Posted by Gary D. Rawnsley
All posts by Gary D. Rawnsley
This is the first of what I intend as a series of occasional postings about public diplomacy and soft power in and towards Asia, focusing principally on the People's Republic of China. This site is understandably concerned with western approaches to, and practices of, public diplomacy, especially as they relate to the wars in Iraq and Afghanistan, and the challenges of international terrorism. My aim is to draw attention to non-western perspectives that acknowledge, but are not dominated by, events in the Middle East. In this first posting I offer some preliminary thoughts about Chinese public diplomacy, a brief and general survey to set the ball rolling.
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China has a long, distinguished and reasonably successful history of public diplomacy, a subject best saved for a future posting; but the current Chinese leadership has conceded the value of public diplomacy and soft power in a way that their predecessors, locked in an ideological straitjacket, never could. This renaissance is made possible by, and is extremely significant because of, China's embrace of economic approaches to globalization, its opening to world commerce, and its greater involvement in international regimes. China is no longer an insular power, but is now firmly embedded in, and more tolerant of, the interdependent global environment.
China's participation in United Nations peacekeeping operations, unimaginable under Mao Zedong, is just one example of this new activism which has direct consequences for China's public diplomacy. Furthermore, China's foreign aid budget increased in 2006 by 14% to $1.1 billion; in 2002 China gave $150 million to aid Afghanistan's reconstruction; $83 million in 2005 to Asian countries hit by the tsunami; and even offered $5.1 million to the US after Hurricane Katrina. Such actions, representative of China’s approach to soft power, demonstrate China’s quest to be seen as a benign and responsible world power that can contribute to the international stability required for its further economic development. Focused in the new Confucius Institutes, established by China's Ministry of Education, efforts are so-far concentrated on cultural exports, particularly Mandarin language tuition. These are the recognizable Chinese equivalents of the British Council, the Goethe Institute and the Maison Française with the stated goal of selling abroad the image of a benign China.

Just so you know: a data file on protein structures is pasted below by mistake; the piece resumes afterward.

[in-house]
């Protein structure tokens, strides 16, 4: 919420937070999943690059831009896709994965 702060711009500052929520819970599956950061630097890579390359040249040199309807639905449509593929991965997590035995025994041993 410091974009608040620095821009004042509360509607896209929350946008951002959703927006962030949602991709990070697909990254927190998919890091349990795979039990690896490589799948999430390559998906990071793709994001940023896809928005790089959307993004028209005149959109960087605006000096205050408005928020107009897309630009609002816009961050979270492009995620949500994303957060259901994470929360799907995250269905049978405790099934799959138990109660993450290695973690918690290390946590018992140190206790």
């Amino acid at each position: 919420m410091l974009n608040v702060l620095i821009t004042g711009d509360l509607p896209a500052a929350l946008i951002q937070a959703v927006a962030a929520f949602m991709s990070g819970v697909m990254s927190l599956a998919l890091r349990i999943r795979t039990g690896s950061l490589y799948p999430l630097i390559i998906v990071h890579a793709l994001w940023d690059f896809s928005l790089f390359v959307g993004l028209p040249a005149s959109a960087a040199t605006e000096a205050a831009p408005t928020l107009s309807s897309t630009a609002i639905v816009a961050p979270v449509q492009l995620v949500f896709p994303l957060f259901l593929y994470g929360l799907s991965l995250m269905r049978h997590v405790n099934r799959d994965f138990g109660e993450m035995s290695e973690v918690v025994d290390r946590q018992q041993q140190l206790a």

The Chinese Premier, Wen Jiabao, recently underscored the importance of these endeavors to Chinese foreign policy: "Cultural exchanges," he said, "re a bridge connecting the hearts and minds of all countries and an important way to project a country's image," and added that China needs to use public diplomacy ‘in a more effective way." To this end, China Central Television (CCTV) has organized a conference on the theme of selling China overseas, while media regulators have decided to let Chongqing Television launch an international service to supplement that of CCTV 9, currently China's only English-language television service with a world-wide audience.
In September an exhibition of Xian's famous Terracotta warriors will arrive at the British Museum and organizers hope it will have the same impact as the legendary Tutankhamen exhibition in the 1970s. In their quest to export their culture and language the Chinese have also managed to upset the French: their embassy in Washington DC is unhappy that Chinese is now replacing French in American schools, amid complaints that teachers are given free trips to China to impress and persuade them to adopt Mandarin as a school subject.